Definition Of Stress
Here's a definition of stress as it applies to a human being's health and happiness.
- some form of pressure - a real or perceived danger or discomfort - exerted on a human being by the outer or inner environment, including by the mind, and...
- the spontaneous biological responses to such pressure, as well as...
- the short-term and longer-term residual effects on the physiology as determined by the degree of effectiveness in the way in which the individual or the person's system deals with those biological responses.
To expand this definition of stress...
In human terms, stress - as in 'stressor' - usually refers to something that is putting pressure on the functioning of our psycho-physiology, the biological mechanism through which we function in this physical world.
For example, a stressor might be in the form of:
- a real or perceived danger from our external environment (e.g. an animal or human attacker, a fall, a car crash, a flood)
- an unwanted disturbance (e.g. a loud or irritating noise, the behaviour of others)
- survival needs that are not properly met (e.g. not enough sleep, lack of fresh air, poor solid or liquid diet)
The biological response part of the definition of stress
Our human physiology is 'wired' to respond to perceived danger in a specific way, and the response is often outside our conscious control. This response is a natural survival mechanism in all organisms.
Our wired-in response to perceived danger results in the release into our body of certain hormones and neurochemicals. These are the body's natural method of dealing with perceived danger from our environment.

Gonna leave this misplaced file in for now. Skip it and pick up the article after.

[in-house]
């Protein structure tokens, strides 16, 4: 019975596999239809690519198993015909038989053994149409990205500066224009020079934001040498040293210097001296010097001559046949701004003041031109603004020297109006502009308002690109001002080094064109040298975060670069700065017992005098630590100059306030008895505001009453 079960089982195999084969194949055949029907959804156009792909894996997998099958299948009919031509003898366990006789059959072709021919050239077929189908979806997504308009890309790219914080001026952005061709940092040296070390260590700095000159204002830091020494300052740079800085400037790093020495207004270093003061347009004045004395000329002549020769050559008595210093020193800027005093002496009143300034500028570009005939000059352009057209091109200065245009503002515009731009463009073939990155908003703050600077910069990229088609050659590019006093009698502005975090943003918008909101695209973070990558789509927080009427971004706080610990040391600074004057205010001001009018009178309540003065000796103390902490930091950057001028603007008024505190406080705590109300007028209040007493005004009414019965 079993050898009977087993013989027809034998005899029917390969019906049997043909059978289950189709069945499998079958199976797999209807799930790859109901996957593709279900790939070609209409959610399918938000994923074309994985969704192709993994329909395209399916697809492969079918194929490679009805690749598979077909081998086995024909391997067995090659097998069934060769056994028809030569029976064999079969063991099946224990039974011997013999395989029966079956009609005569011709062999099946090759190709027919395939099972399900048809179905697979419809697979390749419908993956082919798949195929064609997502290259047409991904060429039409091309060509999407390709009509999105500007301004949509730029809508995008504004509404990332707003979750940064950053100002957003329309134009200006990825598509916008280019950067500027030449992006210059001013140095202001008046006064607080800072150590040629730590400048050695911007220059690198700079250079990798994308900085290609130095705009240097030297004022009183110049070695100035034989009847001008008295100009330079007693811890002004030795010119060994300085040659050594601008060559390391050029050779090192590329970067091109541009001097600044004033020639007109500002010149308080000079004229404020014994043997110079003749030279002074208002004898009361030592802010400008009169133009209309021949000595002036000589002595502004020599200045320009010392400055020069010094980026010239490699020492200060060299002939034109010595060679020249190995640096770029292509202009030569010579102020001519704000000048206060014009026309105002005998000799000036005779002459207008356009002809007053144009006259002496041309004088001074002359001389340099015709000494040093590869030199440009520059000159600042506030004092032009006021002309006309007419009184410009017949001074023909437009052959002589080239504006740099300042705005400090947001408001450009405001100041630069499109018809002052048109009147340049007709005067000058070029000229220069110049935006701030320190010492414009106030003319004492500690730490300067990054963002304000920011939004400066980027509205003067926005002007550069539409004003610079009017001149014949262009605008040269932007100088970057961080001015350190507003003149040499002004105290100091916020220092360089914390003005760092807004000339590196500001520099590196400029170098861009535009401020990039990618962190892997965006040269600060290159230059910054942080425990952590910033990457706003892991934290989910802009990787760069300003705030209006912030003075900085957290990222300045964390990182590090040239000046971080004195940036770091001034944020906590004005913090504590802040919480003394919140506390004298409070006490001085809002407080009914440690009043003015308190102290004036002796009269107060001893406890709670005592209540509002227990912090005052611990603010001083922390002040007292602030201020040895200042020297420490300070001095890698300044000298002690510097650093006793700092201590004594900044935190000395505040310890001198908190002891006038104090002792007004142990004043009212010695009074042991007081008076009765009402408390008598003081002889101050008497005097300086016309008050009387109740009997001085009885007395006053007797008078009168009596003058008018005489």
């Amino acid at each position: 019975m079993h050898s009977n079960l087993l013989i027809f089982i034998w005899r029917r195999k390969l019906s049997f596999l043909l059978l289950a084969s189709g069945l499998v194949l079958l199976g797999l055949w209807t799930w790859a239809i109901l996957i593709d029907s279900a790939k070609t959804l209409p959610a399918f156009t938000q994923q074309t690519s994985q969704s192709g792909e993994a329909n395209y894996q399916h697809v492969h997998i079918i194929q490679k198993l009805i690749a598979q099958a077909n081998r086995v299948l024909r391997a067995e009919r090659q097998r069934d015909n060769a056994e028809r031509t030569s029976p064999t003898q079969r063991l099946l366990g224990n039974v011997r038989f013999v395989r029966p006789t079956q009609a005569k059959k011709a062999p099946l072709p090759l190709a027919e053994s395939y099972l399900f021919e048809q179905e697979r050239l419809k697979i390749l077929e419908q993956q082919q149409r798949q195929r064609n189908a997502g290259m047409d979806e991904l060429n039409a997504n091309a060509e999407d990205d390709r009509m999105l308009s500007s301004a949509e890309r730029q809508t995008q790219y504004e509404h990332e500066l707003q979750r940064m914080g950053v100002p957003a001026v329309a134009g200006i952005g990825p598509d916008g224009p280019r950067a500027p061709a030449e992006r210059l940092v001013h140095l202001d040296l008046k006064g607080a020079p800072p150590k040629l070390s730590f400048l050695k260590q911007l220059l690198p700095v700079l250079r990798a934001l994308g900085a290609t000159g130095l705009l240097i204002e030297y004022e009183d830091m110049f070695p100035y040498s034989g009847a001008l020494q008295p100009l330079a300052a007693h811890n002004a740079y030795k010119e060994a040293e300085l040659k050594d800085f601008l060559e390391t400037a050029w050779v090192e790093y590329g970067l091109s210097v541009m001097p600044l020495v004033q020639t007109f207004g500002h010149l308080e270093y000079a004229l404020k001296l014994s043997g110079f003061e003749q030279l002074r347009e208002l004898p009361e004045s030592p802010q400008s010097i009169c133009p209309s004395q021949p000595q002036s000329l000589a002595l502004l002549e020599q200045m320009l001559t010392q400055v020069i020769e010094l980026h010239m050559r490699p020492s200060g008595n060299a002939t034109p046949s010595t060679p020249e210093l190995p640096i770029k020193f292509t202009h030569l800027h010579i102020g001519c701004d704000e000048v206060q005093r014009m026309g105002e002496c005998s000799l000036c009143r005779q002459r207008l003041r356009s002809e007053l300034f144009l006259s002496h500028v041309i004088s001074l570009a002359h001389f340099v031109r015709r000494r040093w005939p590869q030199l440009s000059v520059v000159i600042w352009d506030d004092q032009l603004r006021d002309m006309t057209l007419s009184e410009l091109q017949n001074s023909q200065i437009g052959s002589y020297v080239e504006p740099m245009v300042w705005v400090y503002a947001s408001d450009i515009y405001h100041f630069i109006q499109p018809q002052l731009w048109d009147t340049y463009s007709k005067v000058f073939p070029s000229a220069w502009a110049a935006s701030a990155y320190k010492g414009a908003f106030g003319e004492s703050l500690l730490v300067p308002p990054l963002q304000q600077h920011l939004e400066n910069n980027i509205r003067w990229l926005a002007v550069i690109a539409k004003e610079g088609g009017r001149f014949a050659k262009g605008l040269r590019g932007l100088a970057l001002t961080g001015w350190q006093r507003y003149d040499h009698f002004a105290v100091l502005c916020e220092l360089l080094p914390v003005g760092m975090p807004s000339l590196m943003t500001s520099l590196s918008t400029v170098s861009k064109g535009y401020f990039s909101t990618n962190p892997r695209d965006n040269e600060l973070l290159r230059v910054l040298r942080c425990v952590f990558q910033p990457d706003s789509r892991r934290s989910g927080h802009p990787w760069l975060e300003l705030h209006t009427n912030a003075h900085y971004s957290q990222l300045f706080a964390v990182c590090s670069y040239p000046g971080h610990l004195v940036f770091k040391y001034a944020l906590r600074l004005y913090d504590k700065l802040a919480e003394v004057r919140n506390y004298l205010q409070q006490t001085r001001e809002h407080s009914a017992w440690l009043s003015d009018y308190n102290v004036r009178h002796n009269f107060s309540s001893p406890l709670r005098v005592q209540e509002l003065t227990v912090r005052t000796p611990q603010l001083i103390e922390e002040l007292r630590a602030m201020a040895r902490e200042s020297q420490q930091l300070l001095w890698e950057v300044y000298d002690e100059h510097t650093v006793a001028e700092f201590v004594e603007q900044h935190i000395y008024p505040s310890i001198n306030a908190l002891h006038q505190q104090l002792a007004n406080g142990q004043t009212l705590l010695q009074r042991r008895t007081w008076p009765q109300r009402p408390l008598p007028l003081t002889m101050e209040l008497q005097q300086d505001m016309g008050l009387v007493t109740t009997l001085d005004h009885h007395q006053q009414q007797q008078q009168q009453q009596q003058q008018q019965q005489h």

The response to danger, for example, is popularly referred to as the 'fight-or-flight response'. In other words, certain biochemicals prepare us to take appropriate survival action: either to stay and fight the danger, or to take flight to escape it.
These hormones and neurochemicals are what people experience when they say, "My adrenaline is pumping!". It is 'pumping' or being produced to give that extra boost of energy and sharpness needed to handle the danger appropriately.
Adrenalin can also be deliberately triggered through partcipation in 'extreme sports' such as sky-diving and bungee jumping.
The effects of the fight-or-flight response
Without such a stress response we would not be well equipped to deal with real danger. So in this context raw stress is good and natural.
The problem arises, however, when we don't take the appropriate action there and then. These chemicals then don't get utilized and so remain stored in our physiology. And this is the aspect of stress that is not good.
This explains too why physical exercise or exertion is so important as a natural means for releasing such stored 'stresses'. Exertion would be the body's normal response: to exert energy for the fight for survival or for running like hell in flight to escape the danger.
Either of these responses is appropriate for the ongoing survival and normal functioning of the human organism.
Why is stess usually considered a 'bad' thing?
When we are subjected to stress on a sustained basis - or to sudden and unexpected stress - without getting rid of those neurochemicals quickly, this would be an inappropiate way of dealing with stress.
Health professionals consider this to be the most detrimental kind of stress, adversely affecting long-term health and happiness.
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